Archive for November, 2008

Turkey Leftover Hot Sandwich

Posted on November 29, 2008. Filed under: easy, leftover, recipe |

Everyone loves a hot sandwich.  They’re even better when you’re a bit hammered.  And they’re best when you’re a bit hammered and you have leftover Thanksgiving turkey.

Leftover Turkey
Good Bread
BBQ Sauce
Your Favorite Cheese
Bell Pepper, sliced thin
Onion or Shallot, sliced real thin
It’s pretty easy to assemble.  Slather a thin layer of BBQ sauce on the bread.  Turkey on top of that.  Pesto sauce (I made my own quick sauce from frozen basil, olive oil, garlic, and Parmigiano Reggiano cheese) on turkey.  Thin slices of bell pepper & onion atop the pesto.  Finally, a layer of cheese to top it off.  I used swiss.
Place the sandwich in the oven.  Bake until cheese is bubbly and golden.  Note: This would make a wicked good panini, too.
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Posted on November 28, 2008. Filed under: hodgepodge |

What a great tradition- cook massive amounts of tasty food (with massive amounts of butter), eat until you’re going to burst, eat more just to prove you won’t, then try really hard not to take a nap, only to pass out on the couch.

This year was a great success.  Nearly everything was produced within 150 miles of my house.  I like that.  It’s good for the planet, and good for the belly.  Fresh, local food has more flavor than you can imagine.   
Let’s start with the turkey.  Free range, freshly slaughtered, and damn tasty.  I brined it overnight in a solution of salt, sugar, apple cider vinegar, ground sage, dried rosemary/thyme/bay, and peppercorns.  The brine will keep your turkey tender, and flavor it to the bone.  I stuffed it with carrot, celery, onion, garlic, and lemon. Coated the skin, inside and out, with melted butter blended with duck fat and sage.  Yeah, duck fat.  Do it.  
I had a pretty brilliant idea.  I elevated the turkey on a couple of bricks, and slow roasted it at 325.  Left a pan underneath to catch the juice.  This allowed air to circulate all around the turkey.  The result was a very crispy skin, and a ton of pan juice, which I turned into a swell gravy.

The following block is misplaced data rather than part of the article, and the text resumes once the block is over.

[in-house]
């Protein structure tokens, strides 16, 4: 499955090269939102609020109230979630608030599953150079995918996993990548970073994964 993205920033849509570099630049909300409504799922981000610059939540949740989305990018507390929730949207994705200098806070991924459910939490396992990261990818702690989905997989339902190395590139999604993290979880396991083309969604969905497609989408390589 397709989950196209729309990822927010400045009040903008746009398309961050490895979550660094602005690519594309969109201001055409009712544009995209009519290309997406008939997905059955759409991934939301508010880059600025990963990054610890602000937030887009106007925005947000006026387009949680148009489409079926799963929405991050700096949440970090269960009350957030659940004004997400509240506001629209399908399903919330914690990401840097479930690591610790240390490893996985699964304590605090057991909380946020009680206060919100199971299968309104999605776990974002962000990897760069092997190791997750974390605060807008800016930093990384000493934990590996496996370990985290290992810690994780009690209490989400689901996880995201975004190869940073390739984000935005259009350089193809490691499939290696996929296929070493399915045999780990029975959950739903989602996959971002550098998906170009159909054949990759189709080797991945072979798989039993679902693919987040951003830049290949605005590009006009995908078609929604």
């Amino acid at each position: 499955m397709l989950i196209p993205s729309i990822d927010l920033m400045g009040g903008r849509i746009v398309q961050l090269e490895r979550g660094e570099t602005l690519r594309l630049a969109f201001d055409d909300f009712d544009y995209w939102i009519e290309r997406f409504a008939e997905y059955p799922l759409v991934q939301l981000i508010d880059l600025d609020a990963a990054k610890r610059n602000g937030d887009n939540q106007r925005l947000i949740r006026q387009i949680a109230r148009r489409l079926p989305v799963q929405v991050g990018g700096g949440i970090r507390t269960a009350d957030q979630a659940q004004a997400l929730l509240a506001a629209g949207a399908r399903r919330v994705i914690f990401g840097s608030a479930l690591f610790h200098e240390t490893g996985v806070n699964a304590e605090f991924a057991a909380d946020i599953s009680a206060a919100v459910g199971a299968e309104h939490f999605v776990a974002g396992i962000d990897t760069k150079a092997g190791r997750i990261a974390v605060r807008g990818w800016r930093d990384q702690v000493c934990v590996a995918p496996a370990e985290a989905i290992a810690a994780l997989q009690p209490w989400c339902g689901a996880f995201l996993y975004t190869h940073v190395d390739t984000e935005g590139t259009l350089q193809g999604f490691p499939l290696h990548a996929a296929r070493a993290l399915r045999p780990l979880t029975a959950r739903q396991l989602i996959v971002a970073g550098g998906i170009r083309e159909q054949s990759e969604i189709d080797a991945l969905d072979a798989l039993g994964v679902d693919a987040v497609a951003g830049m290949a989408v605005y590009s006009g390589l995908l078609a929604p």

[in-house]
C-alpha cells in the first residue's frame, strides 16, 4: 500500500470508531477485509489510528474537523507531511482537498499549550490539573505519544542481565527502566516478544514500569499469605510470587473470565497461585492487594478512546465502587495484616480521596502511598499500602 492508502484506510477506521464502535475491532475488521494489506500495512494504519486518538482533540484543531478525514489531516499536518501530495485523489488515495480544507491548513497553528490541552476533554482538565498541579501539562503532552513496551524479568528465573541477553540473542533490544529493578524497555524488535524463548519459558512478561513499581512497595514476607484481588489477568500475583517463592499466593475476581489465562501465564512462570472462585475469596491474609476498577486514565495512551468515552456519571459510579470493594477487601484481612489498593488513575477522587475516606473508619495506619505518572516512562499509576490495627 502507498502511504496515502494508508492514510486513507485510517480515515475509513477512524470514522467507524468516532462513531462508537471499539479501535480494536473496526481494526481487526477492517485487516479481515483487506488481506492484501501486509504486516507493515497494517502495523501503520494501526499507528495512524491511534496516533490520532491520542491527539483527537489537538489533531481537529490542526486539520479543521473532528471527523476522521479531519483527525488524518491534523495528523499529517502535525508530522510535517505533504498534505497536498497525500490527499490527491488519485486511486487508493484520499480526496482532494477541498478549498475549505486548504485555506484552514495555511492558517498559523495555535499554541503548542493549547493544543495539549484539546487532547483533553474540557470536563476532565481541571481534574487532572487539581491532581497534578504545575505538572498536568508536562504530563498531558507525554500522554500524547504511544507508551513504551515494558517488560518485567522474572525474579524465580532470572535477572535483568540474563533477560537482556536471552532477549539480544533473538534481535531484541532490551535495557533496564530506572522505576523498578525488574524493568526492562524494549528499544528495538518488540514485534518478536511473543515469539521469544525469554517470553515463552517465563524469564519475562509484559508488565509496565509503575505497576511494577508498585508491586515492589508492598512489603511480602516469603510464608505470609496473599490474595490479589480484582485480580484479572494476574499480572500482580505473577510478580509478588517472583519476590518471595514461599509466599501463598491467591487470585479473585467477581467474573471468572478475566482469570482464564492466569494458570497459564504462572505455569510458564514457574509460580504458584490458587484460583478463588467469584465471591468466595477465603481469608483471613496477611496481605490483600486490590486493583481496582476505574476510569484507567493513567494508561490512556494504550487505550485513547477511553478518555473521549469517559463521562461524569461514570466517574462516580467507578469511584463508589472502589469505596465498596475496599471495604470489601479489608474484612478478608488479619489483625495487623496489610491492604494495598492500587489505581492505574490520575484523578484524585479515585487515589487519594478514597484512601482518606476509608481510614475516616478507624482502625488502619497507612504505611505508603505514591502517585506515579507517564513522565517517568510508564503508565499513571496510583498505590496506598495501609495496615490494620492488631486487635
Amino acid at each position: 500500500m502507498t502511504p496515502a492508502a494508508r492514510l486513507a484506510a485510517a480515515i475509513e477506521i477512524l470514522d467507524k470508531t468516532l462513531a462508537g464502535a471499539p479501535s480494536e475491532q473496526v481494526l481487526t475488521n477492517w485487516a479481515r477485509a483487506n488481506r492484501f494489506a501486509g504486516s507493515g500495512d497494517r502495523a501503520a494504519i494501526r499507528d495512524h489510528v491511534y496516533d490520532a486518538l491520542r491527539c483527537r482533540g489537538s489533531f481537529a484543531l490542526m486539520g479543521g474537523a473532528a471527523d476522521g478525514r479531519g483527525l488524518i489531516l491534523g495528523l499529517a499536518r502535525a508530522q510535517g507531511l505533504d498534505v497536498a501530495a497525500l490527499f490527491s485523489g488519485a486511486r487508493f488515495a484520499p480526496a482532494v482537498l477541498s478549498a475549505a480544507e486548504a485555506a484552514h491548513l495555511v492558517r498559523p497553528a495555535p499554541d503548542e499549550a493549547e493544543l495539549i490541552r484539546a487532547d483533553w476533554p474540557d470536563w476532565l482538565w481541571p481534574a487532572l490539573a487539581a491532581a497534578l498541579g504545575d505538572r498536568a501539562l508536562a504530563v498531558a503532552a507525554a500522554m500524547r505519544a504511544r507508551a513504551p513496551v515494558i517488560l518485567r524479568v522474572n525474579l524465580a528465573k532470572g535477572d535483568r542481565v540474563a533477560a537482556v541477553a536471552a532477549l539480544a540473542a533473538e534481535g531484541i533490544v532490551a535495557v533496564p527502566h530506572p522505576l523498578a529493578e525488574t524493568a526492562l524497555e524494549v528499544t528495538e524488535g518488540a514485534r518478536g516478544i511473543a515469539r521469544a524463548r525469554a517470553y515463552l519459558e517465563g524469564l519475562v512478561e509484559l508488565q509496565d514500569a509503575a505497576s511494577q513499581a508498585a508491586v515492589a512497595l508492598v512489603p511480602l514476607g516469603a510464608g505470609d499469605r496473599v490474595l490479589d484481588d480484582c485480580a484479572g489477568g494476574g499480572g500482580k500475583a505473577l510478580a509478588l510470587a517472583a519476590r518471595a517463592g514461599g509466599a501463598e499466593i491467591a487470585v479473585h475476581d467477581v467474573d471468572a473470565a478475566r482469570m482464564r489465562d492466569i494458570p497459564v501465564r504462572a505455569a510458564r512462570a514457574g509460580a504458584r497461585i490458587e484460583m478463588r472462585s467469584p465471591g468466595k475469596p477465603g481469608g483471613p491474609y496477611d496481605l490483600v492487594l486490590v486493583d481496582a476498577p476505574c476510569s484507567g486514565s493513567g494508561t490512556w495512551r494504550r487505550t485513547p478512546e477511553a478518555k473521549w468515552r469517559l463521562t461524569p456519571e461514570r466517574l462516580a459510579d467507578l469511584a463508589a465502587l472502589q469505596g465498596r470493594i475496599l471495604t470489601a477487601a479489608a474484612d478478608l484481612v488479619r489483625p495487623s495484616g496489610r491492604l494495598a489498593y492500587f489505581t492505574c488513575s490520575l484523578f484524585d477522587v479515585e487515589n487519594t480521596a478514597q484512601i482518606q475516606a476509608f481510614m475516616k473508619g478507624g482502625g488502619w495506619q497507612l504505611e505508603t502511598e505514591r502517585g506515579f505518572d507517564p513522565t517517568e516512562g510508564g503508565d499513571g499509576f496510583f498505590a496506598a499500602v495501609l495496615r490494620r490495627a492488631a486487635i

The highlight of the meal, for sure, was the sweet potato.  I used two varieties of tuber, sweet potato and yam, both picked up at the farmers’ market.  Roasted in the oven, passed through a sieve, then enhanced with butter, cream, maple syrup, cinnamon, & fresh nutmeg.  I managed to forget to buy pecans, so I went with the traditional marshmallow topping.  The pecans, though they would have been great, weren’t missed.  This was something special.
The table was rounded out by a carrot & apple salad, cranberry sauce (shoot me, but I prefer the canned stuff. Actually, don’t shoot me, most of you do.  I did get a brand without corn syrup, which was smart), stuffing, and roasted green beans (with bacon!).  There might have only been 4 of us, but we ate like 40.  
Special thanks to Mom, who acted as both soux-chef and chief dishwasher.  Thanks especially for the dishwashing!  (Seriously, Mom kept the place tidy all day long.)
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The Apple, specifically the Arkansas Black

Posted on November 26, 2008. Filed under: favorite, fruit, healthy, hodgepodge |

If, for some wacky reason, you’re still buying peaches/nectarines/grapes, stop. The season is over my friends, even here in California. Time to spend some time with your old friend, the apple.
Yes, we can get apples year round. And, unlike most other fruits that have been shipped long distances, they’re pretty good all year. Apples, when cooled properly, store really well, and that’s a very good thing. But, do we really need to have them shipped from far far away? We don’t. And, thankfully, we don’t have to. Apples grow throughout the country, and, with a quick stop at the farmers’ market, you might find something interesting.
In my case, it was the Arkansas Black, an heirloom variety dating back to the 1870s. What a great find! It’s texture is super crisp, the flavor mostly sweet with just the right balance of tartness. It’s perfect out of hand, tasty chopped & added to a salad.
You might not be able to find this variety, but, I bet you’ll find something you haven’t tried. Yup, I’m a fan of the Fuji apple, but it was nice to try something different!
Here’s a quick tip: Notice how the top of the apple is all brown? I thought maybe this was a sign of not-so-goodness, but, it turns out, it’s just the opposite. That’s the pollen mark. The bigger the mark, the sweeter the apple. Who knew?! Great tip, and very true. That apple in the above pic was sweet indeed.
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Making Yogurt

Posted on November 24, 2008. Filed under: hodgepodge, patience, recipe |

A few days ago Karen updated her facebook status to something like “Thinking about making yogurt from scratch. Wondering if I’m becoming a hippie.” Well, I’d argue that anyone that titles their blog “Off the (Meat) Hook” probably is in no danger of becoming a hippie. I think she’s safe. More interestingly, we agreed to both conduct yogurt making experiments.